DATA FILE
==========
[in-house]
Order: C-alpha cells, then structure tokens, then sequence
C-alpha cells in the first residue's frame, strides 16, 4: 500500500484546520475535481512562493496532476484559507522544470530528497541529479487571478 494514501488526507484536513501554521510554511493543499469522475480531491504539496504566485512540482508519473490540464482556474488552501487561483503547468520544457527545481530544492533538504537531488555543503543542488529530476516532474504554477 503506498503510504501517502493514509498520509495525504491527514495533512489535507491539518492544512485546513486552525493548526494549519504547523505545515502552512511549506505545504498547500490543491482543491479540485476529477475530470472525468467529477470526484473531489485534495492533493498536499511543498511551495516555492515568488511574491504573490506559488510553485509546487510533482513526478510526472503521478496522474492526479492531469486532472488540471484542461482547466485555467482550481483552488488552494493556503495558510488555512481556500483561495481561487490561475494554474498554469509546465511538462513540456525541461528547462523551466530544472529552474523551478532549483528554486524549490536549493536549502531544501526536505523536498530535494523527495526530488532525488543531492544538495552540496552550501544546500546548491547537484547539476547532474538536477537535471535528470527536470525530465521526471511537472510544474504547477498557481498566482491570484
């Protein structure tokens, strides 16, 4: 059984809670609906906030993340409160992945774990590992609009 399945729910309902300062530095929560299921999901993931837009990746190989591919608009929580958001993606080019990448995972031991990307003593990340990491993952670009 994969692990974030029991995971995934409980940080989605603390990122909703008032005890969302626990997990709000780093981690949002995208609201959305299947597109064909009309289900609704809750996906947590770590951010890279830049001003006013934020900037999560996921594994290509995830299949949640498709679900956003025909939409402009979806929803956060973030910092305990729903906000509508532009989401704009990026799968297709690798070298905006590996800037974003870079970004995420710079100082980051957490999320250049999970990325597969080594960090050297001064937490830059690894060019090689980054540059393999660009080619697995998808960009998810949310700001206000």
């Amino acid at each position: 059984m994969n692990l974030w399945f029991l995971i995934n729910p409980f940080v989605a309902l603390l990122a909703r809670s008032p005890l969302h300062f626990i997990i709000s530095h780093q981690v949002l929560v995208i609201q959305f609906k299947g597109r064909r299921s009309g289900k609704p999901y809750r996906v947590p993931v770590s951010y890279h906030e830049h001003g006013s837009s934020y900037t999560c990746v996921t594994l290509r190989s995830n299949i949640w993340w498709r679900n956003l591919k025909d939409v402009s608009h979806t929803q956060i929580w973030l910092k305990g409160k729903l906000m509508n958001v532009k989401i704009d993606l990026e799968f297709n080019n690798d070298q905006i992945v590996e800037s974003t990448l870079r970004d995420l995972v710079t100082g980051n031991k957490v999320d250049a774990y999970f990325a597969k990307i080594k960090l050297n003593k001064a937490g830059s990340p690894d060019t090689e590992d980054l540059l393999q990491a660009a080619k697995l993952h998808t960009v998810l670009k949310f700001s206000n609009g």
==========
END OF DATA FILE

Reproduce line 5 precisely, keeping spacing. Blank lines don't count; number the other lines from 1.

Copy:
């Amino acid at each position: 059984m994969n692990l974030w399945f029991l995971i995934n729910p409980f940080v989605a309902l603390l990122a909703r809670s008032p005890l969302h300062f626990i997990i709000s530095h780093q981690v949002l929560v995208i609201q959305f609906k299947g597109r064909r299921s009309g289900k609704p999901y809750r996906v947590p993931v770590s951010y890279h906030e830049h001003g006013s837009s934020y900037t999560c990746v996921t594994l290509r190989s995830n299949i949640w993340w498709r679900n956003l591919k025909d939409v402009s608009h979806t929803q956060i929580w973030l910092k305990g409160k729903l906000m509508n958001v532009k989401i704009d993606l990026e799968f297709n080019n690798d070298q905006i992945v590996e800037s974003t990448l870079r970004d995420l995972v710079t100082g980051n031991k957490v999320d250049a774990y999970f990325a597969k990307i080594k960090l050297n003593k001064a937490g830059s990340p690894d060019t090689e590992d980054l540059l393999q990491a660009a080619k697995l993952h998808t960009v998810l670009k949310f700001s206000n609009g």